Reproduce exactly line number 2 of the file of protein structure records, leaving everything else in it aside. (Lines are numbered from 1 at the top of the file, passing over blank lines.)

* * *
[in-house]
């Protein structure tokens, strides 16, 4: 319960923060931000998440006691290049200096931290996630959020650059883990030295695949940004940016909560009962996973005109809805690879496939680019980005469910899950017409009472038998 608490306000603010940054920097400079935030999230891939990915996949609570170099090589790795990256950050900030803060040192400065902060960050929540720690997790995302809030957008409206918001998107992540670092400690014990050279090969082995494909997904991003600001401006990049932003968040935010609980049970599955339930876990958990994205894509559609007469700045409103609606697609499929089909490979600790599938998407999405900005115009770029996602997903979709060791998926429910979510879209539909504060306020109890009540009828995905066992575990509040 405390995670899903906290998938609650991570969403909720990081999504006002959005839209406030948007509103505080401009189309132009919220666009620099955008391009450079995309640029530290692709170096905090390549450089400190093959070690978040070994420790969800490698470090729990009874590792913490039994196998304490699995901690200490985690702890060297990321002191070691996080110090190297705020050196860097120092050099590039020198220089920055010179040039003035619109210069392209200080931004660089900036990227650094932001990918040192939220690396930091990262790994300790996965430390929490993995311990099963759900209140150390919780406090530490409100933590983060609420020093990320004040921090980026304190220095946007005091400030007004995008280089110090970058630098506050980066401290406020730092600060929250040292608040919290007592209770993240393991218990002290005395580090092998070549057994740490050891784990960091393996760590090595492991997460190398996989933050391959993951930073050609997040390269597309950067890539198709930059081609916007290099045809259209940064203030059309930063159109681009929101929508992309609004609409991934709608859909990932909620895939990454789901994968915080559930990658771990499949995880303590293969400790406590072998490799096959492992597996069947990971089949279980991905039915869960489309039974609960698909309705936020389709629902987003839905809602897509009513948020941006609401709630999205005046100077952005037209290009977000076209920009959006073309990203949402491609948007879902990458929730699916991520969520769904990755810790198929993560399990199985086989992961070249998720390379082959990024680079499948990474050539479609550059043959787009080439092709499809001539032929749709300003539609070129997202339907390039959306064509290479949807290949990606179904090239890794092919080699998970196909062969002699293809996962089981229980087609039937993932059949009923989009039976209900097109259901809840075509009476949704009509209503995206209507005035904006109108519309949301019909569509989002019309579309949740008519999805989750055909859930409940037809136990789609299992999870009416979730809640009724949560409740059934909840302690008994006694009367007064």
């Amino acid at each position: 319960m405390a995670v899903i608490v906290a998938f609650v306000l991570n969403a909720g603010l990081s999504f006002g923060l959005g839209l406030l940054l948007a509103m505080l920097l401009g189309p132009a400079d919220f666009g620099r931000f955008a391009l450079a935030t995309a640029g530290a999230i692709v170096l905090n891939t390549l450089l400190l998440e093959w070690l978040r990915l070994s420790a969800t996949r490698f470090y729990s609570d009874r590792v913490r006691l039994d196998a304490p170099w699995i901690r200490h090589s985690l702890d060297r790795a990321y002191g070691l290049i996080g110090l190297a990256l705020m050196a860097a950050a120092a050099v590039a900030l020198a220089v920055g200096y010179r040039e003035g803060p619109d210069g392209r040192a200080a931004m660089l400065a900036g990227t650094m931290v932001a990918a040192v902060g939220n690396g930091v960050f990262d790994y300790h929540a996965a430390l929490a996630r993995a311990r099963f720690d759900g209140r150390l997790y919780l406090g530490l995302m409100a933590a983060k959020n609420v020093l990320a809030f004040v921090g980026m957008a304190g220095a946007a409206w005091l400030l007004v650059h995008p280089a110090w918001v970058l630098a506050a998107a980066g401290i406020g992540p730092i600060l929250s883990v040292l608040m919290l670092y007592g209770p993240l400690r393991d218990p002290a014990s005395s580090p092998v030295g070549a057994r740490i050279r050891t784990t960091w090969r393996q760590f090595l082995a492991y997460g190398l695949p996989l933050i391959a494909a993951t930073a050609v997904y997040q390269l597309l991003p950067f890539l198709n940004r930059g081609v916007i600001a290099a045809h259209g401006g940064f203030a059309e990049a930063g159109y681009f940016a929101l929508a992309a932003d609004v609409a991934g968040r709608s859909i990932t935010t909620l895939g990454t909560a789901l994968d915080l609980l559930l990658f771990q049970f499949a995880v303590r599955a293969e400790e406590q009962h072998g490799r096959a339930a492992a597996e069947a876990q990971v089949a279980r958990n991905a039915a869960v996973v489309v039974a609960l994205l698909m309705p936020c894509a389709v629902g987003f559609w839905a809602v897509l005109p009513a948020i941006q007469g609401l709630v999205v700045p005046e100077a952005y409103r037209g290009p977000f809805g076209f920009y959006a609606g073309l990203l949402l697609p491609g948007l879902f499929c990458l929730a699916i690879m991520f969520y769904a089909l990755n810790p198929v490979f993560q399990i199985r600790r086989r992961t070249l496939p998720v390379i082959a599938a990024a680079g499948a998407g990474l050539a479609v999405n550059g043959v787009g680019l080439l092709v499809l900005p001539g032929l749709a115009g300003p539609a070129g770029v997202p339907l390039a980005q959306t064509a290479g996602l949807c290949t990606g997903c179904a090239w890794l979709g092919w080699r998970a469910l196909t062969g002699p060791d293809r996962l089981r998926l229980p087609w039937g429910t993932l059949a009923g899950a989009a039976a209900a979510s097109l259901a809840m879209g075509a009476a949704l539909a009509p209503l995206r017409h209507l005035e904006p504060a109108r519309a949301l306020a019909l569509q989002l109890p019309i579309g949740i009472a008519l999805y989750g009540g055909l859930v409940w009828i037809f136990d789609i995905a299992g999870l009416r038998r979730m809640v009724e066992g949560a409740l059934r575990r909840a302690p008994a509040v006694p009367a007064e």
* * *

């Protein structure tokens, strides 16, 4: 319960923060931000998440006691290049200096931290996630959020650059883990030295695949940004940016909560009962996973005109809805690879496939680019980005469910899950017409009472038998 608490306000603010940054920097400079935030999230891939990915996949609570170099090589790795990256950050900030803060040192400065902060960050929540720690997790995302809030957008409206918001998107992540670092400690014990050279090969082995494909997904991003600001401006990049932003968040935010609980049970599955339930876990958990994205894509559609007469700045409103609606697609499929089909490979600790599938998407999405900005115009770029996602997903979709060791998926429910979510879209539909504060306020109890009540009828995905066992575990509040 405390995670899903906290998938609650991570969403909720990081999504006002959005839209406030948007509103505080401009189309132009919220666009620099955008391009450079995309640029530290692709170096905090390549450089400190093959070690978040070994420790969800490698470090729990009874590792913490039994196998304490699995901690200490985690702890060297990321002191070691996080110090190297705020050196860097120092050099590039020198220089920055010179040039003035619109210069392209200080931004660089900036990227650094932001990918040192939220690396930091990262790994300790996965430390929490993995311990099963759900209140150390919780406090530490409100933590983060609420020093990320004040921090980026304190220095946007005091400030007004995008280089110090970058630098506050980066401290406020730092600060929250040292608040919290007592209770993240393991218990002290005395580090092998070549057994740490050891784990960091393996760590090595492991997460190398996989933050391959993951930073050609997040390269597309950067890539198709930059081609916007290099045809259209940064203030059309930063159109681009929101929508992309609004609409991934709608859909990932909620895939990454789901994968915080559930990658771990499949995880303590293969400790406590072998490799096959492992597996069947990971089949279980991905039915869960489309039974609960698909309705936020389709629902987003839905809602897509009513948020941006609401709630999205005046100077952005037209290009977000076209920009959006073309990203949402491609948007879902990458929730699916991520969520769904990755810790198929993560399990199985086989992961070249998720390379082959990024680079499948990474050539479609550059043959787009080439092709499809001539032929749709300003539609070129997202339907390039959306064509290479949807290949990606179904090239890794092919080699998970196909062969002699293809996962089981229980087609039937993932059949009923989009039976209900097109259901809840075509009476949704009509209503995206209507005035904006109108519309949301019909569509989002019309579309949740008519999805989750055909859930409940037809136990789609299992999870009416979730809640009724949560409740059934909840302690008994006694009367007064």